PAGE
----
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Duplex Diner pioneer hands over the keys

Hirshfield sparked an ongoing renaissance on high-profile block



Eric Hirschfield

Eric Hirshfield opened the 18th & U Duplex Diner in June 1998, which quickly caught on with gay patrons who dubbed it the ‘Cheers for Queers.’ (Blade photo by Michael Key)

Eric Hirshfield, the founder and now former owner of 18th & U Duplex Diner, has proven to be, above all else, a gracious and dedicated gentleman entrepreneur.

His recent announcement that he had sold the business spread like a wildfire among the Duplex’s network of neighborhood patrons and gay community movers-and-shakers alike. An appropriate reaction for a venue attracting a bevy of local gay men and lesbians and their friends where a portion of deceased LGBT and AIDS activist and Clinton administration official Bob Hattoy’s ashes are kept in a martini shaker on a shelf behind the bar.

Following a 13-year anniversary “BAR mitzvah” celebration on June 25 heralding a month-long closure to “refresh” the venue and after a series of weekly “Road Trip” signature Thursday night events currently underway at neighboring establishments, long-time Duplex Diner bartender and new owner Kevin Lee will re-open the venue at the end of the month and continue the popular and well-regarded landmark enterprise.

Referring to his decision to quit his job sporting a pocket protector as a civil engineer to open a community restaurant and bar “a seduction” that began three years prior to the Duplex Diner’s June 1998 opening, Hirshfield jokes that the hospitality industry is the “world’s second oldest profession” — if not the first.

Like a teenager constantly riding his bike down the street in front of a cute neighbor boy’s house, Hirshfield would walk by the abandoned property just north of 18th and U streets at the intersection with Florida Avenue, N.W., on the way home from his downtown office, pressing his face against the glass and dreaming of what it would be like to feel passion, excitement and commitment in his professional life.

It didn’t matter to him that the object of his affection was more than a little rough around the edges. In fact, the conjoined structures at 2002 and 2004 18th St. had seen better days. The weeds inside the building would grow to the height and thickness of trees in the summer and the hollow shell was rapidly deteriorating.

As a young man intent on chasing his desires, Hirshfield threw caution to the wind and told himself that this was the moment to make his move.

Disapproving neighbors

But the challenges involved in consummating such a relationship in the District often prove to be a cruel mistress, indeed.

Despite the fact that he was proposing to rehabilitate a prominent eyesore located at the southern gateway to the Adams Morgan neighborhood where it rubbed shoulders with Dupont Circle, a small group of area residents was quick to disapprove of this new prospective venture.

In a scene re-enacted to this day across the city, they insisted on intervening in this affair. They knew that local tradition allowed them the opportunity to interrupt the courtship and bestowed upon them the potential to call the whole thing off.

Several years later, Hirshfield would join with hundreds of other local business owners in opposition to small citizens groups and Advisory Neighborhood Commission (ANC) members advocating even more onerous restrictions on local businesses, describing the nearly two-year-long ordeal he had endured under the city’s cumbersome alcohol licensing process.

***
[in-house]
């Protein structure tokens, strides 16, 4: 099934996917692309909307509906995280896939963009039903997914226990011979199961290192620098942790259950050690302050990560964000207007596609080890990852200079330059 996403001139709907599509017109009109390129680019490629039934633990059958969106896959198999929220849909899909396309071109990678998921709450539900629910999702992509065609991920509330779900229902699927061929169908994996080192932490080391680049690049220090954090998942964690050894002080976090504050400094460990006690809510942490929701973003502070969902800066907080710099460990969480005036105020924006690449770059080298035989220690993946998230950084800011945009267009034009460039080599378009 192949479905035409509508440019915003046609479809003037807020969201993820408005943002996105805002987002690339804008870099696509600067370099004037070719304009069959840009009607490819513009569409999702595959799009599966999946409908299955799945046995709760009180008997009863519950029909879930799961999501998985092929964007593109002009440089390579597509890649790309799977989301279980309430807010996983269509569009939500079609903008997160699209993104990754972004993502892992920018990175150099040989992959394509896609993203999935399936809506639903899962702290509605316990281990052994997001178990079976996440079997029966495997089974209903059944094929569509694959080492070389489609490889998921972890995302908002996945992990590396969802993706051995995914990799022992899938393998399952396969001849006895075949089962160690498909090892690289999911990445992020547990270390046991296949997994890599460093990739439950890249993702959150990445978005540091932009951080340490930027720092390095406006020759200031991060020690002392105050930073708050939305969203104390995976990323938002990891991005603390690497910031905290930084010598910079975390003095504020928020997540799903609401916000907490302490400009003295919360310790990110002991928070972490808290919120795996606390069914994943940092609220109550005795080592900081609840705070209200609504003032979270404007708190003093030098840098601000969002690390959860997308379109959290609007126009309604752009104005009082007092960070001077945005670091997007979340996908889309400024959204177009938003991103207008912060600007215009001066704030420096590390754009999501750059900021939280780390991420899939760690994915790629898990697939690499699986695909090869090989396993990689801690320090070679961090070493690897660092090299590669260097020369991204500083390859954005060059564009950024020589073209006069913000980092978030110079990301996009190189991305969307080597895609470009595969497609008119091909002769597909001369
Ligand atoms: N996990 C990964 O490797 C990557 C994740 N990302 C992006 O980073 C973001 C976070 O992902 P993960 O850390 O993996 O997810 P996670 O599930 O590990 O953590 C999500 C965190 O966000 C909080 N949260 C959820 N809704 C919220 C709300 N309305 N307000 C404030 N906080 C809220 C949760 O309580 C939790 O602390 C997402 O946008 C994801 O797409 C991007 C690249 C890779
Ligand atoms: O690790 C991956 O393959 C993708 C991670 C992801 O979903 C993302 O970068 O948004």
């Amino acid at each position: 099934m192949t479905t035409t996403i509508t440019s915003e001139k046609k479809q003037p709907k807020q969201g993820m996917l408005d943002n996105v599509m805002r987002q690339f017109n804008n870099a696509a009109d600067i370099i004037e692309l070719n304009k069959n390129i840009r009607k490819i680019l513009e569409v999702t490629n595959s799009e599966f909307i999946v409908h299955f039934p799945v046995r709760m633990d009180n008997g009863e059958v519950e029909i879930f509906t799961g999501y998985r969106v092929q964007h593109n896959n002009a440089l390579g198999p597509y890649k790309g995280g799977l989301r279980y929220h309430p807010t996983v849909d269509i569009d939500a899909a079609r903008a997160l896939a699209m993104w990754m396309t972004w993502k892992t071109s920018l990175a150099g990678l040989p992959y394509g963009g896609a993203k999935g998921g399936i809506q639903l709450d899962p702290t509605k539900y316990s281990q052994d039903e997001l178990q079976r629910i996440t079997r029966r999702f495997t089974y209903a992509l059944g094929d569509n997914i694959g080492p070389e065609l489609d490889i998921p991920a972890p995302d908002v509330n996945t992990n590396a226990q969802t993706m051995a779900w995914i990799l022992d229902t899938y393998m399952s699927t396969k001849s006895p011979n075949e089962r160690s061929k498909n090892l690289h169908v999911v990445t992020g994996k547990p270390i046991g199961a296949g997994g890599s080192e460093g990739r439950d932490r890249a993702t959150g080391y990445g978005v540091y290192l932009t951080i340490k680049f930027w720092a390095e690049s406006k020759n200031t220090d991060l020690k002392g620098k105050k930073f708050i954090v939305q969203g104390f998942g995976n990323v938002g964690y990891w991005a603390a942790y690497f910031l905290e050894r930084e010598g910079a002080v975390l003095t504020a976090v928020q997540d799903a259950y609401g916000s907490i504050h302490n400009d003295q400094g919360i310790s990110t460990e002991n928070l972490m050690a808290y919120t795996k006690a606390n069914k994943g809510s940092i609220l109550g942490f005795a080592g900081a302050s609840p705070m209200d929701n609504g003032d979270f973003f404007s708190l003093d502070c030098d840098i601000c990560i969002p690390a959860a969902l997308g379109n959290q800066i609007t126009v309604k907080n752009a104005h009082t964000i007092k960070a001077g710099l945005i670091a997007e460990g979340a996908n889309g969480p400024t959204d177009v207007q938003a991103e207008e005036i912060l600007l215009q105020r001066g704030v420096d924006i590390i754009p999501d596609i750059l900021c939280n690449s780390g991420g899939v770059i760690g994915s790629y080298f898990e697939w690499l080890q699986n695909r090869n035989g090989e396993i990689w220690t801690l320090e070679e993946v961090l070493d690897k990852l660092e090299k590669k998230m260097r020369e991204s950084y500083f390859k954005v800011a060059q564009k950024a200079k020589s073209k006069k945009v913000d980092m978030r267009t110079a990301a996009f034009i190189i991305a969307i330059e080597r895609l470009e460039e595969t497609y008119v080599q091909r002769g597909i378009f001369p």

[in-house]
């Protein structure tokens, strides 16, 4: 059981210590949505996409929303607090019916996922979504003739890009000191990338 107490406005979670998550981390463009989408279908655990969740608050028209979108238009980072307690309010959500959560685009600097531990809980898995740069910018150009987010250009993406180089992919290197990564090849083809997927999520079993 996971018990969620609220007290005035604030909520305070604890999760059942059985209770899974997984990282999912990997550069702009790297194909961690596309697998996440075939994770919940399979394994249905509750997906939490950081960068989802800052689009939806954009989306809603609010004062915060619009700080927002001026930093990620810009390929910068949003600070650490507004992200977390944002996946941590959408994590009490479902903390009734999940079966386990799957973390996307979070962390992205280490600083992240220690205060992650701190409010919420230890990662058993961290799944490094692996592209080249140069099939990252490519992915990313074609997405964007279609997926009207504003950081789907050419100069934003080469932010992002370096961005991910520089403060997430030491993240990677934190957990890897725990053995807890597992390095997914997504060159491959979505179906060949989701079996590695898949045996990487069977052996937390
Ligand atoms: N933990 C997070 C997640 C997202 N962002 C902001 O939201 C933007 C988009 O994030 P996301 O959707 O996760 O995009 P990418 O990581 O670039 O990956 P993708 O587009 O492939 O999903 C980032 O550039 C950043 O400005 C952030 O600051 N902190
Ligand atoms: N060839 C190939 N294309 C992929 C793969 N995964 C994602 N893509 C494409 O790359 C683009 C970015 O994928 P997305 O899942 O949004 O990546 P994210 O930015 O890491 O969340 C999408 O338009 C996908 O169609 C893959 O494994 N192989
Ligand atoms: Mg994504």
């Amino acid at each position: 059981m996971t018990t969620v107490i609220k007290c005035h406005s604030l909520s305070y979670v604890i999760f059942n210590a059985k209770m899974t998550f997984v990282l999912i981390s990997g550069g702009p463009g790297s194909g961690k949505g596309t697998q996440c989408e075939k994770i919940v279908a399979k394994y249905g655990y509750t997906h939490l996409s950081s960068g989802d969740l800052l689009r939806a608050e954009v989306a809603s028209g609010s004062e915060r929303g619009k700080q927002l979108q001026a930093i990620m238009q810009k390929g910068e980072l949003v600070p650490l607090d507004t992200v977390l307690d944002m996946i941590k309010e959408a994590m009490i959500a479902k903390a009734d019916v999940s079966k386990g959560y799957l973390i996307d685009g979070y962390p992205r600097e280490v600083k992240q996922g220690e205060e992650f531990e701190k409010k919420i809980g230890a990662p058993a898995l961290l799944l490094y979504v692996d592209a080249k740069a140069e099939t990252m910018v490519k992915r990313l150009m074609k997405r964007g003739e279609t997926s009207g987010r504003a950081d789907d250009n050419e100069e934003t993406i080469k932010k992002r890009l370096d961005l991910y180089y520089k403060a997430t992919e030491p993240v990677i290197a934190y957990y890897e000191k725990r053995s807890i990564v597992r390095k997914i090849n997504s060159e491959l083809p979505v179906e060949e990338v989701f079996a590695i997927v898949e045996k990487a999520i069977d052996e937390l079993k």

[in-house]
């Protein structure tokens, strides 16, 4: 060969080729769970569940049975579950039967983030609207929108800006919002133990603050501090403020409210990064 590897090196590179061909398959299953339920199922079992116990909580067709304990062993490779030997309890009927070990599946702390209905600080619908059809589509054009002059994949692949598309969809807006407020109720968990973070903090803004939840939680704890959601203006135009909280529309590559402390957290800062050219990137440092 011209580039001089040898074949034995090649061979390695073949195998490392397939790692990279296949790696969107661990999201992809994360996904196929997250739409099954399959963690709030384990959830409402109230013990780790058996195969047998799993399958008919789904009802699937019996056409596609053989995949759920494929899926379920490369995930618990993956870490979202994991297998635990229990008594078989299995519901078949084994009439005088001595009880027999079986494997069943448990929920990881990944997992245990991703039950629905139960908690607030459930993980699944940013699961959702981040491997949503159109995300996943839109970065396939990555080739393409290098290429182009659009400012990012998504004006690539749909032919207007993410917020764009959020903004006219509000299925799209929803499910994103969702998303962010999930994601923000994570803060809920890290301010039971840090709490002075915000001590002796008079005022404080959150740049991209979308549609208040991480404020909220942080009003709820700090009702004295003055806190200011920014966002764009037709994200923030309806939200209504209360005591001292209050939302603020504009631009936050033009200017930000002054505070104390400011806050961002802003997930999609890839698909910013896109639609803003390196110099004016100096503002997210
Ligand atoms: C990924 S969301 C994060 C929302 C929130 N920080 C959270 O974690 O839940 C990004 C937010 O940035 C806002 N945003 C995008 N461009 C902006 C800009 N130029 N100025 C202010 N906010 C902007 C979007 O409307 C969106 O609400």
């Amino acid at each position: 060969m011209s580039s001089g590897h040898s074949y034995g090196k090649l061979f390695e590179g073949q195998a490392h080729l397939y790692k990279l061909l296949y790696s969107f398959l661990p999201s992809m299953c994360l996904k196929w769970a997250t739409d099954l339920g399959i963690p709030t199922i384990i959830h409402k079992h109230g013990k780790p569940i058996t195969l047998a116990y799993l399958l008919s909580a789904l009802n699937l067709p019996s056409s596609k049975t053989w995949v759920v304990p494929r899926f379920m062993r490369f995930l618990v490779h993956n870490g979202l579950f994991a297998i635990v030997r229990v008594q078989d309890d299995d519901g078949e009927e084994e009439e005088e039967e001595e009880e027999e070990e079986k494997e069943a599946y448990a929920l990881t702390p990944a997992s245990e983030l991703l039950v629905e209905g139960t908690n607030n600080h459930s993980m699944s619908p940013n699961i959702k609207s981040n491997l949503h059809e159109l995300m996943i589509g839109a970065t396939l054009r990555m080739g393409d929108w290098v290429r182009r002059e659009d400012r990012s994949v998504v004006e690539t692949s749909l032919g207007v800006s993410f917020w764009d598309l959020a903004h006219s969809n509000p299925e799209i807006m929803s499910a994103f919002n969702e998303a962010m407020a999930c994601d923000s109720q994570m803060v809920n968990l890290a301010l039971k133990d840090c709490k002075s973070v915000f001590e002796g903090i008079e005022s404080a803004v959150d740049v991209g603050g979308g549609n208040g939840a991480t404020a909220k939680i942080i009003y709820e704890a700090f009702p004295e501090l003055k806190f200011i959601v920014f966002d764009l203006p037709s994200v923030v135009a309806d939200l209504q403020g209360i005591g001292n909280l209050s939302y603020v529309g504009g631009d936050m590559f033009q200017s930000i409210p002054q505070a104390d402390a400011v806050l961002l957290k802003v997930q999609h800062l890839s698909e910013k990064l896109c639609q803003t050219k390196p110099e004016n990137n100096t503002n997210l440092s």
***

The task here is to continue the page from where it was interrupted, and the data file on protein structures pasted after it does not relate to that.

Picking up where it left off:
First testifying before the D.C. Council in 2004 during public hearings on the proposed Alcoholic Beverage Control (ABC) law revisions, Hirshfield captured the attention of city officials by detailing the outlandish elements of a lengthy so-called “Voluntary Agreement” he was forced to sign with a small group of liquor license protestants in order to move forward with his contingency lease and property renovation, eventually opening for business.

The document stipulated, among other things, the hours he could open the front windows facing the steady stream of buses, cars and trucks filling this major transportation artery and commercial intersection lest his patrons generate too much noise. It dictated the exact location of his trash containers and required that he install an “airlock” double entrance chamber leading into the small 1,000 square foot establishment.

Confessing his ‘sins’

Council members sat up in their seats in rapt attention as Hirshfield freely “confessed his sins” and announced in a characteristically devilish manner that he was in violation of a number of these stipulations.

His only defense: common sense.

Plus the fact no one had noticed, owing to the reality that these intrusive and nonsensical requirements clearly provided no real or ongoing benefit to those complaining about imagined problems in advance of their existence. Hirshfield learned first-hand that local hospitality business operators in Washington are deemed “guilty” until proven “innocent” in the eyes of the few neighborhood nannies necessary to manipulate and abuse the regulatory system and impose their will with ease, regardless of the actual merit or fairness of their supposed concerns.

Hirshfield went on to illustrate how the arbitrary sales percentage requirements dictating the amount of revenue derived from alcohol vs. food sales are counterintuitive to his business model as both a small neighborhood restaurant and bar.

Explaining that his patrons could order an entire homestyle meal for which the restaurant operation was well-known – with signature dishes like meatloaf and mac ‘n cheese and its popular tater tot side, of which a large number of patrons are worried will not make the new menu version (they will) – for a modest price, Hirshfield totaled the cost of an adult beverage with the meal and, heaven forbid, another drink (or two) at the bar either before or after.

A guest enjoying the evening and visiting with friends was, in fact, making it harder for the business to comply with the law the longer they hung around. All this despite the patron wanting to support this community business and help it succeed.